George C. Schatz

Northwestern University, Evanston, Illinois, United States

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Publications (856)4364.74 Total impact

  • Source
    Danqing Wang · Ankun Yang · Alexander J. Hryn · George C. Schatz · Teri W. Odom ·

    11/2015; DOI:10.1021/acsphotonics.5b00546
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    ABSTRACT: Shape-controlled synthesis of gold nanoparticles generally involves the use of surfactants, typically cetyltrimethylammonium (CTAX, X = Cl(-) , Br(-) ), to regulate the nucleation growth process and to obtain colloidally stable nanoparticles. The surfactants adsorb on the nanoparticle surface making further functionalization difficult and therefore limit their use in many applications. Herein, the influence of CTAX on nanoparticle sensitivity to local dielectric environment changes is reported. It is shown, both experimentally and theoretically, that the CTAX bilayer significantly reduces the refractive index (RI) sensitivity of anisotropic gold nanoparticles such as nanocubes and concave nanocubes, nanorods, and nanoprisms. The RI sensitivity can be increased by up to 40% by removing the surfactant layer from nanoparticles immobilized on a solid substrate using oxygen plasma treatment. This increase compensates for the otherwise problematic decrease in RI sensitivity caused by the substrate effect. Moreover, the removal of the surfactants both facilitates nanoparticle biofunctionalization and significantly improves their catalytic properties. The strategy presented herein is a simple yet effective universal method for enhancing the RI sensitivity of CTAX-stabilized gold nanoparticles and increasing their potential as transducers in nanoplasmonic sensors, as well as in catalytic and biomedical applications.
    Small 11/2015; DOI:10.1002/smll.201502449 · 8.37 Impact Factor
  • Sameer Patwardhan · George C. Schatz ·
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    ABSTRACT: For electrochemical device applications metal organic frameworks (MOFs) must exhibit suitable conduction properties. To this end, we have performed computational studies of intermolecular charge transfer in MOFs consisting of hexa-ZrIV nodes and tetratopic carboxylate linkers. This includes an examination of the electronic structure of linkers that are derived from tetraphenyl benzene 1, tetraphenyl pyrene 2, and tetraphenyl porphyrin 3 molecules. These results are used to determine charge transfer propensities in MOFs, within the framework of Marcus theory, including an analysis of the key parameters (charge transfer integral t, reorganization energy λ, and free energy change δG0) and evaluation of figures of merit for charge transfer based on the chemical structures of the linkers. This qualitative analysis indicates that delocalization of the HOMO/LUMO on terminal substituents increases t and decreases λ, while weaker binding to counterions decreases δG0, leading to better charge transfer propensity. Subsequently, we study hole transfer in the linker 2 containing MOFs, NU-901 and NU-1000, in detail and describe mechanisms (hopping and superexchange) that may be operative under different electrochemical conditions. Comparisons with experiment are provided where available. On the basis of the redox and catalytic activity of nodes and linkers, we propose three possible schemes for constructing electrochemical devices for catalysis. We believe that the results of this study will lay the foundation for future experimental work on this topic.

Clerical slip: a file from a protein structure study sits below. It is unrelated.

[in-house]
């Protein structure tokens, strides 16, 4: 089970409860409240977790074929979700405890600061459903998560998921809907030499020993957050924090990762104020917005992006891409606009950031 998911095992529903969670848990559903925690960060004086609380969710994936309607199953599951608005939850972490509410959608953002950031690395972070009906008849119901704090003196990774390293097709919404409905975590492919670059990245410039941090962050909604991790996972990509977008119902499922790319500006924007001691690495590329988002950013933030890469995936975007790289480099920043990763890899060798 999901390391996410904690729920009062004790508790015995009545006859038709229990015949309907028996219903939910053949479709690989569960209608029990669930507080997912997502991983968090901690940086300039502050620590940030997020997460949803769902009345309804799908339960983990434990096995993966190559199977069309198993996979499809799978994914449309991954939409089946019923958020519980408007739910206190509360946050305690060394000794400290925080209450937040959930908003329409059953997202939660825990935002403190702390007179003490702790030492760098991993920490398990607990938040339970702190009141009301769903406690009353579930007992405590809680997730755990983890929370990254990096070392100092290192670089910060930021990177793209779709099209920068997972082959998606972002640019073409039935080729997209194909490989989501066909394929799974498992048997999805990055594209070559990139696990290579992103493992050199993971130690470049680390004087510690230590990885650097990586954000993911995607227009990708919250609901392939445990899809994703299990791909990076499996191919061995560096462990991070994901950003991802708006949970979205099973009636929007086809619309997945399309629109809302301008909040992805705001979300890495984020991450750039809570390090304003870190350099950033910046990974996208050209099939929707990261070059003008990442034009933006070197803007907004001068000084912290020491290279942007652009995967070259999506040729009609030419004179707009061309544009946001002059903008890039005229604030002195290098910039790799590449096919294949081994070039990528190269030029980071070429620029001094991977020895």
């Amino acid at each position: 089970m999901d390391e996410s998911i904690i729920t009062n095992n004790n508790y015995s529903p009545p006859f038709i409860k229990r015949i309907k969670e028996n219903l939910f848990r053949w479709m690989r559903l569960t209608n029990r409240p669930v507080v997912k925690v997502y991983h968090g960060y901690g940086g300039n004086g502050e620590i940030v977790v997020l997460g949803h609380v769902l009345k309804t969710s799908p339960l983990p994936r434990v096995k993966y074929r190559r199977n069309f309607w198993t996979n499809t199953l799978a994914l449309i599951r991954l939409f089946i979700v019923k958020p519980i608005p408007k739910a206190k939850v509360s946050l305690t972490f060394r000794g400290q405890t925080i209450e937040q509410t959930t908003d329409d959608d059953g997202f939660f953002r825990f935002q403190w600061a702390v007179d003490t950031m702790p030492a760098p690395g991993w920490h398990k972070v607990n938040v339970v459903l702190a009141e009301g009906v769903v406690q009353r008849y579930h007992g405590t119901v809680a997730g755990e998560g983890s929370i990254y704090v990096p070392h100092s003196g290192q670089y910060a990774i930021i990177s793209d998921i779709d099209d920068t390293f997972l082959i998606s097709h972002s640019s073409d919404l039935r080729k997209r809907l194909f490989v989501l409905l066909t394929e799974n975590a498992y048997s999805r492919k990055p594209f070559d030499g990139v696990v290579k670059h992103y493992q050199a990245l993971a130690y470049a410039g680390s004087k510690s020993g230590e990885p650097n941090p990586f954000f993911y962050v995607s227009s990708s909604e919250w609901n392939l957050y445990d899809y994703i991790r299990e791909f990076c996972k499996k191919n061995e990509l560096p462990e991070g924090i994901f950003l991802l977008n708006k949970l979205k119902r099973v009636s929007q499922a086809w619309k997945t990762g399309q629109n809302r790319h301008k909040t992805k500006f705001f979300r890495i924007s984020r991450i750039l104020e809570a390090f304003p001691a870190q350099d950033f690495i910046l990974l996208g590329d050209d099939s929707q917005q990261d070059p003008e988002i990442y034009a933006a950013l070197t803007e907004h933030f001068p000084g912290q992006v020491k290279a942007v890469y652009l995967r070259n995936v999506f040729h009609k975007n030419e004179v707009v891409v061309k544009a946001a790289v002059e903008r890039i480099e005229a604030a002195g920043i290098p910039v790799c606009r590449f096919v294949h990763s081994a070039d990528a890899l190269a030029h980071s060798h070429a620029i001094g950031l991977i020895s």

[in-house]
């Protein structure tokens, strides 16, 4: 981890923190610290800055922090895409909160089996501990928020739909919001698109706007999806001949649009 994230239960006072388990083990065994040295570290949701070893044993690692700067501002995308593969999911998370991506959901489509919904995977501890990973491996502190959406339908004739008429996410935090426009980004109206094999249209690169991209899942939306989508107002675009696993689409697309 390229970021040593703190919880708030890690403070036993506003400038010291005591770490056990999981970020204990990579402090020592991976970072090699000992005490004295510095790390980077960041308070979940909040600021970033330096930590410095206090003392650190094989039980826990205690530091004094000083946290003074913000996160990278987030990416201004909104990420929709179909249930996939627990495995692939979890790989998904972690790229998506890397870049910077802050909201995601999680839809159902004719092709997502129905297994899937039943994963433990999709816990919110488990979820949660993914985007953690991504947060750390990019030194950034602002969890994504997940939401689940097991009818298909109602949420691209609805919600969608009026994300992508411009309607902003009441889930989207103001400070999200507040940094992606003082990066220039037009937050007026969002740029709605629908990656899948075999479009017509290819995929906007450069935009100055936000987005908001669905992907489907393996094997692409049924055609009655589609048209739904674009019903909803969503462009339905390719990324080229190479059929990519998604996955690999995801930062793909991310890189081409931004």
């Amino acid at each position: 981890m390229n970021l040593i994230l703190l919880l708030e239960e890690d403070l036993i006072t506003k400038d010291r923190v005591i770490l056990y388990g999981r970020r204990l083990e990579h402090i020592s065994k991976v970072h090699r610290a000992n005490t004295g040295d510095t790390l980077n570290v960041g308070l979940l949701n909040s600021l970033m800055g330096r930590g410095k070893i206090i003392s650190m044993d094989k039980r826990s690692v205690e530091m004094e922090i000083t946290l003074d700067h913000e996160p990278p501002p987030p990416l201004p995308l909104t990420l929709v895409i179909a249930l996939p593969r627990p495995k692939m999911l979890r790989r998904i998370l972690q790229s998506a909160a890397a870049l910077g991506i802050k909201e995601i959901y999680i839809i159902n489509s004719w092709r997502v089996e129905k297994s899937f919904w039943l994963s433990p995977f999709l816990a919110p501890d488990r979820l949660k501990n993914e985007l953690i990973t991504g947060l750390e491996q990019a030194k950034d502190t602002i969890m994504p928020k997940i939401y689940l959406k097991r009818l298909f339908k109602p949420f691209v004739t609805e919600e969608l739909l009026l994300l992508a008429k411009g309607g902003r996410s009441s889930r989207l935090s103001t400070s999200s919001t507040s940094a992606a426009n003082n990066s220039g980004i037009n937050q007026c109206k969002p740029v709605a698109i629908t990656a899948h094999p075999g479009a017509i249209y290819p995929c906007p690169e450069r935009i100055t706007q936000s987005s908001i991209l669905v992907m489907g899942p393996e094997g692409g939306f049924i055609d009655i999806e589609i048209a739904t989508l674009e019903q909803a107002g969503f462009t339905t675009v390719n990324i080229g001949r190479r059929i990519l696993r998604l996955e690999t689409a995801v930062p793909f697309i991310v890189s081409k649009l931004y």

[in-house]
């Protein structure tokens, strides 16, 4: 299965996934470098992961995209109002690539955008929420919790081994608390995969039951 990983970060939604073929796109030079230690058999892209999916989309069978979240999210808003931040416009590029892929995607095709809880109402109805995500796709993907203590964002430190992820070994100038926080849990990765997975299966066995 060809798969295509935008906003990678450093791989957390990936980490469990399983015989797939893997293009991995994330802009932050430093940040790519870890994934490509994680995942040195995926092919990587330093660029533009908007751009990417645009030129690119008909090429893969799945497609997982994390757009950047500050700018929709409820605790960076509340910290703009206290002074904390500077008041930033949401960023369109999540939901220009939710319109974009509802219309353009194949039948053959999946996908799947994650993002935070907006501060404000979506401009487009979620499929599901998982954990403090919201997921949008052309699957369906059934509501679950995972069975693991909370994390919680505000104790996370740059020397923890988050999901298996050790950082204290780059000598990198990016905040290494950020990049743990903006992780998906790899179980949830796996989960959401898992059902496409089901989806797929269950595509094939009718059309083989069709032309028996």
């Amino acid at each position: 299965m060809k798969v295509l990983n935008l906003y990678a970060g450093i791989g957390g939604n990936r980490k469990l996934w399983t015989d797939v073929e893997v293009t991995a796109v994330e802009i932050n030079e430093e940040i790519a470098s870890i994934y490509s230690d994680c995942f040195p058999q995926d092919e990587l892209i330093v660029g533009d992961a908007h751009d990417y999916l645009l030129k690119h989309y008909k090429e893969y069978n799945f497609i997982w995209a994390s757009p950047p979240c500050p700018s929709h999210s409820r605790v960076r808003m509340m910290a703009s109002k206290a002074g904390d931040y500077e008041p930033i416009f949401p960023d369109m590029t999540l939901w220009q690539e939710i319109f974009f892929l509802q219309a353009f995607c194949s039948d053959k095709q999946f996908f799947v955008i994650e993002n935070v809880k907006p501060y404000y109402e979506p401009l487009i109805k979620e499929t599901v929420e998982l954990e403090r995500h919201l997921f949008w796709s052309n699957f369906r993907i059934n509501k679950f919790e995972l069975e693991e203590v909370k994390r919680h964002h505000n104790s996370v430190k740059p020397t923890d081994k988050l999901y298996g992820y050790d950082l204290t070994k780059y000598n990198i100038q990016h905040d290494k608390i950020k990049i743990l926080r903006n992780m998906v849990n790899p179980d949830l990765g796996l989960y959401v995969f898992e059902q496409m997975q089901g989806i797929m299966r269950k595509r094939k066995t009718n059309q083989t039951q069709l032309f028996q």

The Journal of Physical Chemistry C 10/2015; 119(43):151019083356009. DOI:10.1021/acs.jpcc.5b06065 · 4.77 Impact Factor
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    ABSTRACT: Chemical bonds are a key determinant of the structure and properties of a material. Thus, rationally designing arbitrary materials requires complete control over the bond. While atomic bonding is dictated by the identity of the atoms, nanoparticle superlattice engineering, where nanoparticle "atoms" are held together by DNA "bonds", offers a route to design crystal lattices in a way that nature cannot: through altering the oligonucleotide bond. Herein, the use of RNA, as opposed to DNA, is explored by synthesizing superlattices in which nanoparticles are bonded by DNA/DNA, RNA/RNA, and DNA/RNA duplexes. By moving beyond nanoparticle superlattices assembled only with DNA, a new degree of freedom is introduced, providing programmed responsiveness to enzymes and greater bond versatility. Therefore, the oligonucleotide bond can have programmable function beyond dictating the structure of the material and moves nanoparticle superlattices closer to naturally occurring biomaterials, where the line between structural and functional elements is blurred.
    Journal of the American Chemical Society 10/2015; 137(42). DOI:10.1021/jacs.5b07908 · 12.11 Impact Factor
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    ABSTRACT: Two complementary small molecule-DNA hybrid (SMDH) building blocks have been combined to form well-defined supramolecular cage dimers at DNA concentrations as high as 102 μM, made possible by combining a flexible small-molecule core and three DNA arms of moderate lengths (<20 base pairs). These results were successfully modeled by coarse-grained molecular dynamics (CGMD) simulations, which also reveal that the formation of ill-defined networks in the case of longer DNA arms can be significantly biased by the presence of deep kinetic traps. Notably, melting point studies revealed that cooperative melting behavior can be used as a means to distinguish the relative propensities for dimer vs network formation from complimentary fSMDH3 components: sharp, enhanced melting transitions were observed for assemblies that result mostly in cage dimers while no cooperative melting behavior was observed for assemblies that form ill-defined networks.
    Journal of the American Chemical Society 09/2015; 137(41). DOI:10.1021/jacs.5b08678 · 12.11 Impact Factor